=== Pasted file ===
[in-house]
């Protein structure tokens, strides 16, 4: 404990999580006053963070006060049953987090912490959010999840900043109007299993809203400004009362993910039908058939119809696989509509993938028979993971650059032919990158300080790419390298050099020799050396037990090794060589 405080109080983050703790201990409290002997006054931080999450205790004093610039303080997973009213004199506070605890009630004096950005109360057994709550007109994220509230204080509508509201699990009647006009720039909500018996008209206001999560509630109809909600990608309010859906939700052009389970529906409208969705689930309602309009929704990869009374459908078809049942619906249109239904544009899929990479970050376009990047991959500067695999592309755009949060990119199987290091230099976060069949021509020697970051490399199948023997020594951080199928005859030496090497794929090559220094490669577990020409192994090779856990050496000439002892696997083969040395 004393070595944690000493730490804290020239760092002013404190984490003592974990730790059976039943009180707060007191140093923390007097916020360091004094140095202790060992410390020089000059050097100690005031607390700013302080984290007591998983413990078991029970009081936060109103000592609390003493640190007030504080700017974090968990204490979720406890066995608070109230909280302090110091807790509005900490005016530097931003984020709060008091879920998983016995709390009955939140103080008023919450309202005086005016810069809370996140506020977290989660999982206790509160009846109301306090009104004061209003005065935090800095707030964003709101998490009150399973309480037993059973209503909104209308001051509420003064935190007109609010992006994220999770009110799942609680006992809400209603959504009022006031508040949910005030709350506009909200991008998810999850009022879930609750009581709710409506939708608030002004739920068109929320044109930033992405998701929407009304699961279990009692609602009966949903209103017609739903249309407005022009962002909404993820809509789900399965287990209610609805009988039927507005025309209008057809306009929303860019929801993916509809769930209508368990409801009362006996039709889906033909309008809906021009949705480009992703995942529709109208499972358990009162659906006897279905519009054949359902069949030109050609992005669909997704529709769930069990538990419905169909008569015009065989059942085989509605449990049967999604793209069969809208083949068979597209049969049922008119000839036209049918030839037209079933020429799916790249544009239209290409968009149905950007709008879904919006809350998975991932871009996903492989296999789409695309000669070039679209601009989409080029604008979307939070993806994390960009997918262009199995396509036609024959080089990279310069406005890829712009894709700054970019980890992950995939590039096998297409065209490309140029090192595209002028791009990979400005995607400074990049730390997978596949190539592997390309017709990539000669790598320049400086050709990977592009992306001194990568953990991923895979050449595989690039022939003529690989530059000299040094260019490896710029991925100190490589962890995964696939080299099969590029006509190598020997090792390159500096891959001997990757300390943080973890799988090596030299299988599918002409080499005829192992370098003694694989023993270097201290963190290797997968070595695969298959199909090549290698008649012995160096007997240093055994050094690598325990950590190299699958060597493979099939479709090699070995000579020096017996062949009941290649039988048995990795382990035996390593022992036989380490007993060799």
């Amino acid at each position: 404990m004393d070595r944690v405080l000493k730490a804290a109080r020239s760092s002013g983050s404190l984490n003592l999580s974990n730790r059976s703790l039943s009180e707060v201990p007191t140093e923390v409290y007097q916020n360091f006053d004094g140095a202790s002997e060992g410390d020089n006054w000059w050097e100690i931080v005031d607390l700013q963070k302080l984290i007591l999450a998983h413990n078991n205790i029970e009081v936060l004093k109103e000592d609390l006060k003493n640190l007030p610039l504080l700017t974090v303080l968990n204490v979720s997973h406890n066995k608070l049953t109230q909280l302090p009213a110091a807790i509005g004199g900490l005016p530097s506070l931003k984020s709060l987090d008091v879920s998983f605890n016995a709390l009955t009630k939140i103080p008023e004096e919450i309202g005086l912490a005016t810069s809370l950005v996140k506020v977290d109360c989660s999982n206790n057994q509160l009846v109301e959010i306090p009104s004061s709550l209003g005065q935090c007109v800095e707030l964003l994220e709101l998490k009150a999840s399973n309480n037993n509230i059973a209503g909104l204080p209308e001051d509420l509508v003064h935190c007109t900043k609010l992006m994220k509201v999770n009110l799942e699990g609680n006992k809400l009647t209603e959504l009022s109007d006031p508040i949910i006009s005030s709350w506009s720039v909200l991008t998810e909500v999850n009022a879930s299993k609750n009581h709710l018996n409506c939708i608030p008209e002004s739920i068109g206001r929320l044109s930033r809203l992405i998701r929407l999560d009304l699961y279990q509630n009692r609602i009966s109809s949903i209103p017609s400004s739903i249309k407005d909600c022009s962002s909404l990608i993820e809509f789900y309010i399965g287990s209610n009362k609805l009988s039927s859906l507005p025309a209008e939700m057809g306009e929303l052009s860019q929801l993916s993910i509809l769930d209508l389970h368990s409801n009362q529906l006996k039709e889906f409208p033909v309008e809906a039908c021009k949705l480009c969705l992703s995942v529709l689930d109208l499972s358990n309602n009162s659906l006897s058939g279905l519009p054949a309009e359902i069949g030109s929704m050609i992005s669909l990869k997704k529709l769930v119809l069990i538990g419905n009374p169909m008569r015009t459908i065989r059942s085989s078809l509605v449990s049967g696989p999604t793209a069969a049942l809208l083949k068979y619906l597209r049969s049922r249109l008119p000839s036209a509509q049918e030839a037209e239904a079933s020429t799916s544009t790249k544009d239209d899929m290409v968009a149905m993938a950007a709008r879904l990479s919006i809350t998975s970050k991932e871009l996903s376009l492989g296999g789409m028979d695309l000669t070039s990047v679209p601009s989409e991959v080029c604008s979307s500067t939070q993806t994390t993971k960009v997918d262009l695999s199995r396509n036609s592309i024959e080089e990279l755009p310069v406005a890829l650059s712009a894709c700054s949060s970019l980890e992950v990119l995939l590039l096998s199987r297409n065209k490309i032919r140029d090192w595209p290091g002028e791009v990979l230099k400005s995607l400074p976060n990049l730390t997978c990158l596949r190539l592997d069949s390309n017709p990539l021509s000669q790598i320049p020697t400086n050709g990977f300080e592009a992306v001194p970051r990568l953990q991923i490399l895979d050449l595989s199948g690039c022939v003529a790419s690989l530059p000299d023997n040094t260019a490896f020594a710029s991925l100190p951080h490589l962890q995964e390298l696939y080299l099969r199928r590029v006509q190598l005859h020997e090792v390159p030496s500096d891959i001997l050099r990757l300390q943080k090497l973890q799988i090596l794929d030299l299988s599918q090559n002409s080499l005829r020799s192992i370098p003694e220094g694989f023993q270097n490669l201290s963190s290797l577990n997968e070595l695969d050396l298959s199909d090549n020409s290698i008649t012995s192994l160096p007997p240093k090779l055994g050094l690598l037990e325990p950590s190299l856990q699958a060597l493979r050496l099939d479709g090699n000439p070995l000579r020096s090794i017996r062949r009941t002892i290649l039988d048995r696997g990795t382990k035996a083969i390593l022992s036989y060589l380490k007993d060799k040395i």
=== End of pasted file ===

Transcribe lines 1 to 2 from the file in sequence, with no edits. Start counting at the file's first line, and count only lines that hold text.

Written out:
[in-house]
């Protein structure tokens, strides 16, 4: 404990999580006053963070006060049953987090912490959010999840900043109007299993809203400004009362993910039908058939119809696989509509993938028979993971650059032919990158300080790419390298050099020799050396037990090794060589 405080109080983050703790201990409290002997006054931080999450205790004093610039303080997973009213004199506070605890009630004096950005109360057994709550007109994220509230204080509508509201699990009647006009720039909500018996008209206001999560509630109809909600990608309010859906939700052009389970529906409208969705689930309602309009929704990869009374459908078809049942619906249109239904544009899929990479970050376009990047991959500067695999592309755009949060990119199987290091230099976060069949021509020697970051490399199948023997020594951080199928005859030496090497794929090559220094490669577990020409192994090779856990050496000439002892696997083969040395 004393070595944690000493730490804290020239760092002013404190984490003592974990730790059976039943009180707060007191140093923390007097916020360091004094140095202790060992410390020089000059050097100690005031607390700013302080984290007591998983413990078991029970009081936060109103000592609390003493640190007030504080700017974090968990204490979720406890066995608070109230909280302090110091807790509005900490005016530097931003984020709060008091879920998983016995709390009955939140103080008023919450309202005086005016810069809370996140506020977290989660999982206790509160009846109301306090009104004061209003005065935090800095707030964003709101998490009150399973309480037993059973209503909104209308001051509420003064935190007109609010992006994220999770009110799942609680006992809400209603959504009022006031508040949910005030709350506009909200991008998810999850009022879930609750009581709710409506939708608030002004739920068109929320044109930033992405998701929407009304699961279990009692609602009966949903209103017609739903249309407005022009962002909404993820809509789900399965287990209610609805009988039927507005025309209008057809306009929303860019929801993916509809769930209508368990409801009362006996039709889906033909309008809906021009949705480009992703995942529709109208499972358990009162659906006897279905519009054949359902069949030109050609992005669909997704529709769930069990538990419905169909008569015009065989059942085989509605449990049967999604793209069969809208083949068979597209049969049922008119000839036209049918030839037209079933020429799916790249544009239209290409968009149905950007709008879904919006809350998975991932871009996903492989296999789409695309000669070039679209601009989409080029604008979307939070993806994390960009997918262009199995396509036609024959080089990279310069406005890829712009894709700054970019980890992950995939590039096998297409065209490309140029090192595209002028791009990979400005995607400074990049730390997978596949190539592997390309017709990539000669790598320049400086050709990977592009992306001194990568953990991923895979050449595989690039022939003529690989530059000299040094260019490896710029991925100190490589962890995964696939080299099969590029006509190598020997090792390159500096891959001997990757300390943080973890799988090596030299299988599918002409080499005829192992370098003694694989023993270097201290963190290797997968070595695969298959199909090549290698008649012995160096007997240093055994050094690598325990950590190299699958060597493979099939479709090699070995000579020096017996062949009941290649039988048995990795382990035996390593022992036989380490007993060799």